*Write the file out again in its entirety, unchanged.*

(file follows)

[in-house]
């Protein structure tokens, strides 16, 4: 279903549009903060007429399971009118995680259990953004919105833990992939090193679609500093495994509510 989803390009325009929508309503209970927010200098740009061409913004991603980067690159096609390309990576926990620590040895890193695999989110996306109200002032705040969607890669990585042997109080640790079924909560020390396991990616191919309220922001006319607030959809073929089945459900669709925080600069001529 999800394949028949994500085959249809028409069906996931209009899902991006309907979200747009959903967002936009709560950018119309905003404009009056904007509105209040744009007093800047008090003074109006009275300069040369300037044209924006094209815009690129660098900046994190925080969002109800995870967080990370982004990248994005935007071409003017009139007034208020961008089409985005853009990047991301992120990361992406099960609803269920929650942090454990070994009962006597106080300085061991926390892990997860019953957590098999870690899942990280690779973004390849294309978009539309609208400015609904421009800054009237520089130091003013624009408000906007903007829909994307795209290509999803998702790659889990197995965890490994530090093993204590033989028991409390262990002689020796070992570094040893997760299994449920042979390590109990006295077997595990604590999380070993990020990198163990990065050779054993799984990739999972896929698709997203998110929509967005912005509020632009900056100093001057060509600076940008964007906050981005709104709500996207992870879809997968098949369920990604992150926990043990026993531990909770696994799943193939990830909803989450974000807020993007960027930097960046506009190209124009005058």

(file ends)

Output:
[in-house]
């Protein structure tokens, strides 16, 4: 279903549009903060007429399971009118995680259990953004919105833990992939090193679609500093495994509510 989803390009325009929508309503209970927010200098740009061409913004991603980067690159096609390309990576926990620590040895890193695999989110996306109200002032705040969607890669990585042997109080640790079924909560020390396991990616191919309220922001006319607030959809073929089945459900669709925080600069001529 999800394949028949994500085959249809028409069906996931209009899902991006309907979200747009959903967002936009709560950018119309905003404009009056904007509105209040744009007093800047008090003074109006009275300069040369300037044209924006094209815009690129660098900046994190925080969002109800995870967080990370982004990248994005935007071409003017009139007034208020961008089409985005853009990047991301992120990361992406099960609803269920929650942090454990070994009962006597106080300085061991926390892990997860019953957590098999870690899942990280690779973004390849294309978009539309609208400015609904421009800054009237520089130091003013624009408000906007903007829909994307795209290509999803998702790659889990197995965890490994530090093993204590033989028991409390262990002689020796070992570094040893997760299994449920042979390590109990006295077997595990604590999380070993990020990198163990990065050779054993799984990739999972896929698709997203998110929509967005912005509020632009900056100093001057060509600076940008964007906050981005709104709500996207992870879809997968098949369920990604992150926990043990026993531990909770696994799943193939990830909803989450974000807020993007960027930097960046506009190209124009005058």